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The Emerging Role of Vitamin C as a Treatment for Sepsis

Markos G. Kashiouris
Michael L’Heureux
Casey A. Cable
Bernard J. Fisher
Stefan W. Leichtle
2 and
Alpha A. Fowler
Department of Internal Medicine, Division of Pulmonary Disease and Critical Care Medicine, Virginia Commonwealth University School of Medicine, 1200 E Broad St., P.O. Box 980050, Richmond, VA 23298, USA
Department of Surgery, Division of Acute Care Surgical Services, Virginia Commonwealth University School of Medicine, 1200 E Broad St., P.O. Box 980454, Richmond, VA 23298, USA
Author to whom correspondence should be addressed.
Nutrients 2020, 12(2), 292;
Submission received: 24 December 2019 / Revised: 15 January 2020 / Accepted: 16 January 2020 / Published: 22 January 2020
(This article belongs to the Special Issue Vitamin C: From Bench to Bedside)


Sepsis, a life-threatening organ dysfunction due to a dysregulated host response to infection, is a leading cause of morbidity and mortality worldwide. Decades of research have failed to identify any specific therapeutic targets outside of antibiotics, infectious source elimination, and supportive care. More recently, vitamin C has emerged as a potential therapeutic agent to treat sepsis. Vitamin C has been shown to be deficient in septic patients and the administration of high dose intravenous as opposed to oral vitamin C leads to markedly improved and elevated serum levels. Its physiologic role in sepsis includes attenuating oxidative stress and inflammation, improving vasopressor synthesis, enhancing immune cell function, improving endovascular function, and epigenetic immunologic modifications. Multiple clinical trials have demonstrated the safety of vitamin C and two recent studies have shown promising data on mortality improvement. Currently, larger randomized controlled studies are underway to validate these findings. With further study, vitamin C may become standard of care for the treatment of sepsis, but given its safety profile, current treatment can be justified with compassionate use.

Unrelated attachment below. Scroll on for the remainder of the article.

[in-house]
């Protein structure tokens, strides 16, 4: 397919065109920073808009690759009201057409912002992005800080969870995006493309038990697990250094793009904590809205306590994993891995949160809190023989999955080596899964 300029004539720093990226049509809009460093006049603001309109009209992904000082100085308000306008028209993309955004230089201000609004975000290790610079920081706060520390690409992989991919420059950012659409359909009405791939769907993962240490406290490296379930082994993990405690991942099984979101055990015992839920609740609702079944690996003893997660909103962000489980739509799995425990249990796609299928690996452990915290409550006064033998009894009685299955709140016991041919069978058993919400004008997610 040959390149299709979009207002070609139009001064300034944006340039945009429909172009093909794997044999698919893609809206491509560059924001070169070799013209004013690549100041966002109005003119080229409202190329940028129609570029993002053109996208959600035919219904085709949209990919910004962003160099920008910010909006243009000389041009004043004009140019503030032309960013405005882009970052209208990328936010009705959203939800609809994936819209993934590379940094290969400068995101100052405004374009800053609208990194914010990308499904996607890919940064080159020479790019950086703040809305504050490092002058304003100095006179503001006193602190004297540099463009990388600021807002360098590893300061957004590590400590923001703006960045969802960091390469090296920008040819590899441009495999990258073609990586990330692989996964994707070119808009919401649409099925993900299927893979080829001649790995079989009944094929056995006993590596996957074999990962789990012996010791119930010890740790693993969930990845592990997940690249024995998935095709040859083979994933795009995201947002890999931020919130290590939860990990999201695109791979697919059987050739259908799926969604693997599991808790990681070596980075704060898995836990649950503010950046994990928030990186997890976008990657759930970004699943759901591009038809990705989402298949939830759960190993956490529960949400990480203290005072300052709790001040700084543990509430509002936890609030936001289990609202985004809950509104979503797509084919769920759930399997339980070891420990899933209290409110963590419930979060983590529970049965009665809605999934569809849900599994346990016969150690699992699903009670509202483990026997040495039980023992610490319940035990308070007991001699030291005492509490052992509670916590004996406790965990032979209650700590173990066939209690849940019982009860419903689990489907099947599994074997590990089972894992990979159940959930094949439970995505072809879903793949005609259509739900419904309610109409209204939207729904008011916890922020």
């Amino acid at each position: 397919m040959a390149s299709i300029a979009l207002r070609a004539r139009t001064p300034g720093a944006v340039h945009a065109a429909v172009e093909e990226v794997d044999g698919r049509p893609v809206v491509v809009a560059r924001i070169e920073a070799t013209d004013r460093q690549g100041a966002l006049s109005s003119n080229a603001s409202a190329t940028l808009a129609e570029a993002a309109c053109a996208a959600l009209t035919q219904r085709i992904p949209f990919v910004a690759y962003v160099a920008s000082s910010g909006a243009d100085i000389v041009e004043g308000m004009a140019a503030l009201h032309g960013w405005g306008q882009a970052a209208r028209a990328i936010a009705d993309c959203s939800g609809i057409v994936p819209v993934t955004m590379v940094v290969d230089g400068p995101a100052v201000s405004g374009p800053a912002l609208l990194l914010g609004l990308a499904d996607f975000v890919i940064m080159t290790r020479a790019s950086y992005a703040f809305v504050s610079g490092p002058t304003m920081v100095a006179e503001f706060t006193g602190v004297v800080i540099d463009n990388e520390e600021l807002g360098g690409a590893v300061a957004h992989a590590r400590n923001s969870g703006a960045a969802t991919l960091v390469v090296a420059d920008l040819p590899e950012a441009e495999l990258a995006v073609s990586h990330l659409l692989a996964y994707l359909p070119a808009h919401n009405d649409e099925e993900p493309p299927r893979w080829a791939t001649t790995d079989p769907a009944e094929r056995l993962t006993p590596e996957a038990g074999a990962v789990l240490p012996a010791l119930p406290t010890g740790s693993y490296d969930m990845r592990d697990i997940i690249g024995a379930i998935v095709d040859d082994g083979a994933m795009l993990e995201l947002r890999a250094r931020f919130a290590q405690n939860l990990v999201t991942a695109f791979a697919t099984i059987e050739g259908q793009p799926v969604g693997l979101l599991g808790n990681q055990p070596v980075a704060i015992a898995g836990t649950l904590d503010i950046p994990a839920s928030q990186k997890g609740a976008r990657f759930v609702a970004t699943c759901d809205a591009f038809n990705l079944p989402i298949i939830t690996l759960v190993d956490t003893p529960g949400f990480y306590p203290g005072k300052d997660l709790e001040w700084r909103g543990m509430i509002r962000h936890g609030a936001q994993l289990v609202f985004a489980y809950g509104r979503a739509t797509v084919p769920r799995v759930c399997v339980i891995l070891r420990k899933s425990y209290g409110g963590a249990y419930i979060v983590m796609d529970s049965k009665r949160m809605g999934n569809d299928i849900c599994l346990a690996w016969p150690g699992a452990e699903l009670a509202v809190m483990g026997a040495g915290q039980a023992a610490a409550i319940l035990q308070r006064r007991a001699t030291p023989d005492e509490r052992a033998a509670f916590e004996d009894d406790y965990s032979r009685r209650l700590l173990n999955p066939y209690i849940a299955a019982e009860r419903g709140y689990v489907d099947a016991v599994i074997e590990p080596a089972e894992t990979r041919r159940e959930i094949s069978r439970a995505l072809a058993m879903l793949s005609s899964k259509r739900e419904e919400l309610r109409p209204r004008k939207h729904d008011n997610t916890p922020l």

1. Introduction

Sepsis is a medical emergency that occurs due to a dysregulated host response to infection, resulting in life-threatening organ dysfunction [1]. The incidence of sepsis continues to rise in hospitals and intensive care units worldwide: approximately 31 million cases of sepsis occur globally every year, with approximately 6 million deaths [2]. In the United States, an estimated 535 cases of sepsis occur annually per 100,000 people, accounting for more than USD 23 billion in annual U.S. hospital expenditures in 2013 [2,3]. Despite new advances in critical care support techniques, 30–45% of patients die following hospitalization with severe sepsis and septic shock [4,5]. Sepsis can affect every organ system to cause morbidity and mortality. One particularly devastating complication of sepsis is acute respiratory distress syndrome (ARDS), a severe form of sepsis-induced lung injury. Compared with other forms of acute lung injury, patients with sepsis-induced lung injury spend more days on the mechanical ventilator and have a higher mortality rate [6]. Sepsis disproportionately affects elderly patients with comorbidities, such as impaired immune function and limited functional status [7]. The most common infectious source of sepsis in patients is pneumonia, followed by intra-abdominal and endovascular infections [8].